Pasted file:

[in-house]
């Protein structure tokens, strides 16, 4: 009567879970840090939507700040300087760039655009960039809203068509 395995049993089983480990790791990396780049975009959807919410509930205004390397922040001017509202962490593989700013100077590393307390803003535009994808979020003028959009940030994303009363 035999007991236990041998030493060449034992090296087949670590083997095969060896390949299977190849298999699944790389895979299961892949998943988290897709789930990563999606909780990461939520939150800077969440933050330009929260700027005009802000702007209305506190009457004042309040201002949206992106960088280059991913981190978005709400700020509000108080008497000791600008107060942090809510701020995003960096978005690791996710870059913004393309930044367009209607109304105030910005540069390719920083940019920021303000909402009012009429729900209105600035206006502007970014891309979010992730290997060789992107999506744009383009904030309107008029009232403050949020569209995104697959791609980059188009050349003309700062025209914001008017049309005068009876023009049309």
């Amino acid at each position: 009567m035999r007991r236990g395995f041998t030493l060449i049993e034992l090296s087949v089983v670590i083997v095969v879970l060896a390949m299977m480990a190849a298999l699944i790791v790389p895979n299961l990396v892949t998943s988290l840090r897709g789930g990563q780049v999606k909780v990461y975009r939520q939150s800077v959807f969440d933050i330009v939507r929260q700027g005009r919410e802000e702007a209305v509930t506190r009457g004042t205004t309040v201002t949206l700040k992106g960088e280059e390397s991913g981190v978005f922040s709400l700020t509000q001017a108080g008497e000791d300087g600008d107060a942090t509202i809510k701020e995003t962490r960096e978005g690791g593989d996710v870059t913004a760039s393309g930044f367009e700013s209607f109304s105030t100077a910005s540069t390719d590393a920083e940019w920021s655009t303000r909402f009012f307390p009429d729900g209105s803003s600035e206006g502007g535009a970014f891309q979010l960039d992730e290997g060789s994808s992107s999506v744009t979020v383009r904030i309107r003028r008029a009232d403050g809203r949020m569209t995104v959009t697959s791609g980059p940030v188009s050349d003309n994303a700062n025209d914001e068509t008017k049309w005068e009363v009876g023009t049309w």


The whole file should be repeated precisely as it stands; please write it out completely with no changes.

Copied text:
[in-house]
């Protein structure tokens, strides 16, 4: 009567879970840090939507700040300087760039655009960039809203068509 395995049993089983480990790791990396780049975009959807919410509930205004390397922040001017509202962490593989700013100077590393307390803003535009994808979020003028959009940030994303009363 035999007991236990041998030493060449034992090296087949670590083997095969060896390949299977190849298999699944790389895979299961892949998943988290897709789930990563999606909780990461939520939150800077969440933050330009929260700027005009802000702007209305506190009457004042309040201002949206992106960088280059991913981190978005709400700020509000108080008497000791600008107060942090809510701020995003960096978005690791996710870059913004393309930044367009209607109304105030910005540069390719920083940019920021303000909402009012009429729900209105600035206006502007970014891309979010992730290997060789992107999506744009383009904030309107008029009232403050949020569209995104697959791609980059188009050349003309700062025209914001008017049309005068009876023009049309």
């Amino acid at each position: 009567m035999r007991r236990g395995f041998t030493l060449i049993e034992l090296s087949v089983v670590i083997v095969v879970l060896a390949m299977m480990a190849a298999l699944i790791v790389p895979n299961l990396v892949t998943s988290l840090r897709g789930g990563q780049v999606k909780v990461y975009r939520q939150s800077v959807f969440d933050i330009v939507r929260q700027g005009r919410e802000e702007a209305v509930t506190r009457g004042t205004t309040v201002t949206l700040k992106g960088e280059e390397s991913g981190v978005f922040s709400l700020t509000q001017a108080g008497e000791d300087g600008d107060a942090t509202i809510k701020e995003t962490r960096e978005g690791g593989d996710v870059t913004a760039s393309g930044f367009e700013s209607f109304s105030t100077a910005s540069t390719d590393a920083e940019w920021s655009t303000r909402f009012f307390p009429d729900g209105s803003s600035e206006g502007g535009a970014f891309q979010l960039d992730e290997g060789s994808s992107s999506v744009t979020v383009r904030i309107r003028r008029a009232d403050g809203r949020m569209t995104v959009t697959s791609g980059p940030v188009s050349d003309n994303a700062n025209d914001e068509t008017k049309w005068e009363v009876g023009t049309w």